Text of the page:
AUSTIN, Texas -- The elusive goal of developing nuclear fusion as a viable energy source has been a lifetime ambition espoused by National Instruments’ co-founder, at least for the past 35 years of the existence of his company.
NI's president and CEO James Truchard,, who co-founded the company in 1976 while working at The University of Texas at Austin, mentions the elusive goal of sustainable energy from fusion as part of his opening remarks at what has become an "engineering lovefest", the annual NIWeek. The latest NIweek 2011 was held here last week.
The two dates 1986 and 1976 were marked at NIWeek 2011 held last week in 107 degree F. hot Austin, where some 3300 attended the “big tent” event in the Austin Convention Center. “You are in the hottest place for innovation held in one of the hottest cities,” said Truchard in his keynote who then took the crowd of enthusiastic NI engineers, scientists, and followers on a concentrated history map of laboratory test and measurement equipment.
It was left to Shelley Gretlein, NI’s director of software marketing, to provide the background for four modern application areas that in some ways answer the quest posed by the 14 Grand Challenges for Engineering, defined by the National Academy of Engineering.
Truchard was elected to membership in the National Academy of Engineering in 2007, what is widely considered to be the highest honor given in the engineering profession. As such he was able to help define and tackle the 14 Grand Challenges, and to have users of NI tools come up with partial solutions, including the one of energy from fusion.
Gretlein eloquently presented some of the 14 challenges including: a medical application from Santec; a civil infrastructure application with the Cockrell School of Engineering; a smart grid application with NEXTGen Consultancy; and energy from fusion with the University of Parma (Italy).
Watch the fusion application from NI Week 2011 and other NI presentations here.
The medical application was a Santec Corp. (Japan) portable optical coherence tomography (OCT) imaging system. OCT is a non-invasive imaging technique that relies on analyzing the frequency components of backscattered light from the internal structure of an object or tissue.
NI FlexRIO and FPGA technology was used to create the OCT system that achieved a 4X speed increase and a dramatically smaller footprint compared to the company’s previous rack-mounted OCT system. OCT provides much greater resolution than magnetic resonance imaging (MRI) or positron emission tomography (PET) and uses a low-power light source and the corresponding light reflections to create images, similar to an ultrasound method, only with light.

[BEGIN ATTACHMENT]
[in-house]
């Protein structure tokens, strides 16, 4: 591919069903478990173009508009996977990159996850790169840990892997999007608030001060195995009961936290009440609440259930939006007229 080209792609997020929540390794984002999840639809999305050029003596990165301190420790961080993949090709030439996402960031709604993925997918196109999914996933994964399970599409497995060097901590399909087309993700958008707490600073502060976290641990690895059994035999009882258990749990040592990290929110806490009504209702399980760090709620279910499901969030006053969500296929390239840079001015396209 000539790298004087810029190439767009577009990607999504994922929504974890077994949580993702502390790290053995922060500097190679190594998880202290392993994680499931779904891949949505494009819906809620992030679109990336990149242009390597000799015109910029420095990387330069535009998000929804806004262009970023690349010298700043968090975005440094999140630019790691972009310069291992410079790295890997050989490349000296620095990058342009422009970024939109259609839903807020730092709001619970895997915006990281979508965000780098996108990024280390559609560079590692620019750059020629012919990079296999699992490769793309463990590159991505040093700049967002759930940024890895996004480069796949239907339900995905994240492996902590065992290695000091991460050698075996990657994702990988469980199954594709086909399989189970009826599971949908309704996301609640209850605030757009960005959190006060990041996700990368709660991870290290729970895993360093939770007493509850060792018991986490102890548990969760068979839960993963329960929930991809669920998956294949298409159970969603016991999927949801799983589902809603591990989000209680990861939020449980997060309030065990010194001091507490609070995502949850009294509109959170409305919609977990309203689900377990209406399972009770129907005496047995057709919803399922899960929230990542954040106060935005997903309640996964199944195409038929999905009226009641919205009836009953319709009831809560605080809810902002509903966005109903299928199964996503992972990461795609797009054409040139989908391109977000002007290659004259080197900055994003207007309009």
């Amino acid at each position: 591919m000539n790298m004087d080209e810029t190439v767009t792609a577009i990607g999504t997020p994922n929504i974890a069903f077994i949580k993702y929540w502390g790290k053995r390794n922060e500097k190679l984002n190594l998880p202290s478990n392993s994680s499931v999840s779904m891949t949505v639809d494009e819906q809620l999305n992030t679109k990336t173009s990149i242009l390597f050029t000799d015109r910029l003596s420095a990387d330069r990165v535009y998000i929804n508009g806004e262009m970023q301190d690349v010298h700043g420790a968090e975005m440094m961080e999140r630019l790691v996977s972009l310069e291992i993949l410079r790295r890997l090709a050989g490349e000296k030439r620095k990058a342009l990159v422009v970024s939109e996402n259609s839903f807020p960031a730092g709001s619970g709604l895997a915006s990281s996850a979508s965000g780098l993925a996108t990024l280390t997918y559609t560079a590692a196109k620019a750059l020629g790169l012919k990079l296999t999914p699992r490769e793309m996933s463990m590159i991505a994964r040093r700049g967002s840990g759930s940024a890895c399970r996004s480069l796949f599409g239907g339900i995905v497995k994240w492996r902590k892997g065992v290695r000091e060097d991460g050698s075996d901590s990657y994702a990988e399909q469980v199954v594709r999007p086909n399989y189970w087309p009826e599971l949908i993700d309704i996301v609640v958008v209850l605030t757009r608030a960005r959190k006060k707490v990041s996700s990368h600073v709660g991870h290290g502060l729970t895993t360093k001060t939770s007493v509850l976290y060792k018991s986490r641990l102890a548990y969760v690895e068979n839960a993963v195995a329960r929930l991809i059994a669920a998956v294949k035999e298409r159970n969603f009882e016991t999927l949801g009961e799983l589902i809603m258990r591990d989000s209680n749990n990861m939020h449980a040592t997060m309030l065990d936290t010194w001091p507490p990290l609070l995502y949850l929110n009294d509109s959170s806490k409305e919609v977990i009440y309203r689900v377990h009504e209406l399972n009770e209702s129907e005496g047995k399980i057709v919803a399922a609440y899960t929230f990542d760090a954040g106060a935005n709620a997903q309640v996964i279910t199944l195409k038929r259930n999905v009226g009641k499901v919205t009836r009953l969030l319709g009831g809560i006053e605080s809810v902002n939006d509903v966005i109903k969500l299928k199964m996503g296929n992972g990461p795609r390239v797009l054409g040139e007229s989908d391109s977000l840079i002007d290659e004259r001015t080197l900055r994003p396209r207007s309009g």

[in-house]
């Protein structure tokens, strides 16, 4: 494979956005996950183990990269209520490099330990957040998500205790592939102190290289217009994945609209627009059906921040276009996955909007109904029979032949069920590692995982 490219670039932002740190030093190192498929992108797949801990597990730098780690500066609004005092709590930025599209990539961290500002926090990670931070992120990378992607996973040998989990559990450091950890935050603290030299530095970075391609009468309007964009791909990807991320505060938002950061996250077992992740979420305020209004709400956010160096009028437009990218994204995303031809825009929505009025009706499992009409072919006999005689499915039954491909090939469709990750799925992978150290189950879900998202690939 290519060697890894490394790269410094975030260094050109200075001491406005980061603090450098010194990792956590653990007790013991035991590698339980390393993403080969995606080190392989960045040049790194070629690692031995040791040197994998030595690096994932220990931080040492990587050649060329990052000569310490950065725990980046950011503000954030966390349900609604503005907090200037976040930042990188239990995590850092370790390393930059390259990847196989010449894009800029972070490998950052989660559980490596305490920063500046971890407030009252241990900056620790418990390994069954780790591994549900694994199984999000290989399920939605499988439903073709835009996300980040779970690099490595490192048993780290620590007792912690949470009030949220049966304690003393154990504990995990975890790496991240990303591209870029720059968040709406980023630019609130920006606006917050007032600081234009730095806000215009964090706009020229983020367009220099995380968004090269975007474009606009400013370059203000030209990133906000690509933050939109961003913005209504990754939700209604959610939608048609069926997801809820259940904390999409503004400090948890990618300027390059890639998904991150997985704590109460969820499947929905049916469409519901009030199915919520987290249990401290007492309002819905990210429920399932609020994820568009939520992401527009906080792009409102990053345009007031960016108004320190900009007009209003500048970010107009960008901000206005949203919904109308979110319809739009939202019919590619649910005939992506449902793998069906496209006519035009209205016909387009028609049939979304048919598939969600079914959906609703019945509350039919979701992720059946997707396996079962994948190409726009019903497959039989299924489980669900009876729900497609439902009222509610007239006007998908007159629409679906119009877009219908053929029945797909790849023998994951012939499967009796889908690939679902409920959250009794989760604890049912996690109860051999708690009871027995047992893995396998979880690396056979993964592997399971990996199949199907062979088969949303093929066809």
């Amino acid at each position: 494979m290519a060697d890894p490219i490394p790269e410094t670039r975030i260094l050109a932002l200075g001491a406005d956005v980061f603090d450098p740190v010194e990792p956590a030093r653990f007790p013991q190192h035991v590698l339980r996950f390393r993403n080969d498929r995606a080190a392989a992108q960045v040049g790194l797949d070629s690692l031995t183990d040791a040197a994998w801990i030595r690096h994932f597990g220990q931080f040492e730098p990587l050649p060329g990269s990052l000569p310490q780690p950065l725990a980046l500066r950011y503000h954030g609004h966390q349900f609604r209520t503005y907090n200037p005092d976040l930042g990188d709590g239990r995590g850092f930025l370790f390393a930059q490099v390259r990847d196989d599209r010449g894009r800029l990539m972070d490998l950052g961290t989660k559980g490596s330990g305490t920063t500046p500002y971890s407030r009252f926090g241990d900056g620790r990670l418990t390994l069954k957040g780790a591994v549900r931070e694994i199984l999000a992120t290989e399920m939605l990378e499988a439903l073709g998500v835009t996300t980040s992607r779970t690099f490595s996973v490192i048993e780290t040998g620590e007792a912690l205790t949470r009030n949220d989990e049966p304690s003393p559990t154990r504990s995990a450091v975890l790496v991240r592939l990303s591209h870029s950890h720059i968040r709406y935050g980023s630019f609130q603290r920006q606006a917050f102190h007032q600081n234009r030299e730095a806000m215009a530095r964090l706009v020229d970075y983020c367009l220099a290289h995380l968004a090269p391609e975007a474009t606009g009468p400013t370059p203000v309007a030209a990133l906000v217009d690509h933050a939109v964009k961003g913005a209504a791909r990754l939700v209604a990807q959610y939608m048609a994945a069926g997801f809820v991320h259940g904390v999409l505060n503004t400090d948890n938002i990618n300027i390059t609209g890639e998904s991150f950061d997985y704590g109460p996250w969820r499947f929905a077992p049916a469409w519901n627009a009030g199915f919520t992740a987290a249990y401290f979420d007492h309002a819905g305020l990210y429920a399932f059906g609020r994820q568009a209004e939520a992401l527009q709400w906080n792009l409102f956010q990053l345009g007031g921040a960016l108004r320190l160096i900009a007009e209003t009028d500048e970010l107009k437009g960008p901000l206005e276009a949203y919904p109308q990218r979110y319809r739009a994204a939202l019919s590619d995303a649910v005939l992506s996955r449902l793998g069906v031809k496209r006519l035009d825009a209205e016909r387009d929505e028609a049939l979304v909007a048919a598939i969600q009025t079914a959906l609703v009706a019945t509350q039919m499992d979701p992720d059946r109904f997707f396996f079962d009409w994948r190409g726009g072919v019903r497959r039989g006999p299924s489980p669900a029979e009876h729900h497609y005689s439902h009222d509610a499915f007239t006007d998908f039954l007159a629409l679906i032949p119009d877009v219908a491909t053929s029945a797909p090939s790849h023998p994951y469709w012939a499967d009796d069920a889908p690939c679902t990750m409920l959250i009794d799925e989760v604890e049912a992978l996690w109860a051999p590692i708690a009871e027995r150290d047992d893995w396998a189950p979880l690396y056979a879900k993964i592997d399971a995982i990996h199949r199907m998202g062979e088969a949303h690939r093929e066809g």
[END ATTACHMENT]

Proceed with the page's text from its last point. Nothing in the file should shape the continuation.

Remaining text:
Another OCT project won NI’s annual Graphical System Design Achievement Award, an NI Week highlight that sports a contest that this year was judged by a committee of NI technical experts reviewing the papers and selecting finalists and winners. A total of 130 submissions were received from authors in 20 countries.
Kohji Ohbayashi, of Kitasato University, Graduate School of Medical Science, and his team of researchers created a 3-D OCT medical instrument that can detect cancer during medical checkups without requiring the patient to undergo a biopsy.
To achieve 3-D imaging capabilities, two FPGAs in the system computed more than 700,000 512-point fast Fourier transforms (FFT) every second.
The system has three different real-time display modes: (a) continuous display of rendered 3-D images, (b) continuous 2-D cross-sectional frame scanning in a 3-D cube along each of the axes, and (c) continuous display of all acquired B-scan images.
The GSDAA NI Week 2011 finalists and winners can be viewed here. The full NIWeek 2011 conference presentations can be viewed here.
David Patterson, known for his pioneering research that led to RAID, clusters and more, is part of a team at UC Berkeley that recently made its RISC-V processor architecture an open source hardware offering. We talk with Patterson and one of his colleagues behind the effort about the opportunities they see, what new kinds of designs they hope to enable and what it means for today’s commercial processor giants such as Intel, ARM and Imagination Technologies.